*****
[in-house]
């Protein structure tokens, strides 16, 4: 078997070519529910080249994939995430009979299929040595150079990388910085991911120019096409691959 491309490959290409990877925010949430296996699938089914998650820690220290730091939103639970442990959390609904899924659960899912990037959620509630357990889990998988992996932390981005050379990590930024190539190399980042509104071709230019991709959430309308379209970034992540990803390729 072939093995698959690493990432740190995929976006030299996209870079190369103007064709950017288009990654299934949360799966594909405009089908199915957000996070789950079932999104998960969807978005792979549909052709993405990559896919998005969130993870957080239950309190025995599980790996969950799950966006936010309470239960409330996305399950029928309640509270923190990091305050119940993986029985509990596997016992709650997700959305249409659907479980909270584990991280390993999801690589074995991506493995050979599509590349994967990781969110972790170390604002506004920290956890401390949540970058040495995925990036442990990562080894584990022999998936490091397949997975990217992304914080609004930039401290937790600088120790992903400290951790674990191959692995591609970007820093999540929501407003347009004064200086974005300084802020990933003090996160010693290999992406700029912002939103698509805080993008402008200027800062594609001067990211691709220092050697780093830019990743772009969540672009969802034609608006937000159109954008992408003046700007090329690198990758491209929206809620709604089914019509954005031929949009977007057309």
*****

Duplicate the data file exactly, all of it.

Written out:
[in-house]
């Protein structure tokens, strides 16, 4: 078997070519529910080249994939995430009979299929040595150079990388910085991911120019096409691959 491309490959290409990877925010949430296996699938089914998650820690220290730091939103639970442990959390609904899924659960899912990037959620509630357990889990998988992996932390981005050379990590930024190539190399980042509104071709230019991709959430309308379209970034992540990803390729 072939093995698959690493990432740190995929976006030299996209870079190369103007064709950017288009990654299934949360799966594909405009089908199915957000996070789950079932999104998960969807978005792979549909052709993405990559896919998005969130993870957080239950309190025995599980790996969950799950966006936010309470239960409330996305399950029928309640509270923190990091305050119940993986029985509990596997016992709650997700959305249409659907479980909270584990991280390993999801690589074995991506493995050979599509590349994967990781969110972790170390604002506004920290956890401390949540970058040495995925990036442990990562080894584990022999998936490091397949997975990217992304914080609004930039401290937790600088120790992903400290951790674990191959692995591609970007820093999540929501407003347009004064200086974005300084802020990933003090996160010693290999992406700029912002939103698509805080993008402008200027800062594609001067990211691709220092050697780093830019990743772009969540672009969802034609608006937000159109954008992408003046700007090329690198990758491209929206809620709604089914019509954005031929949009977007057309």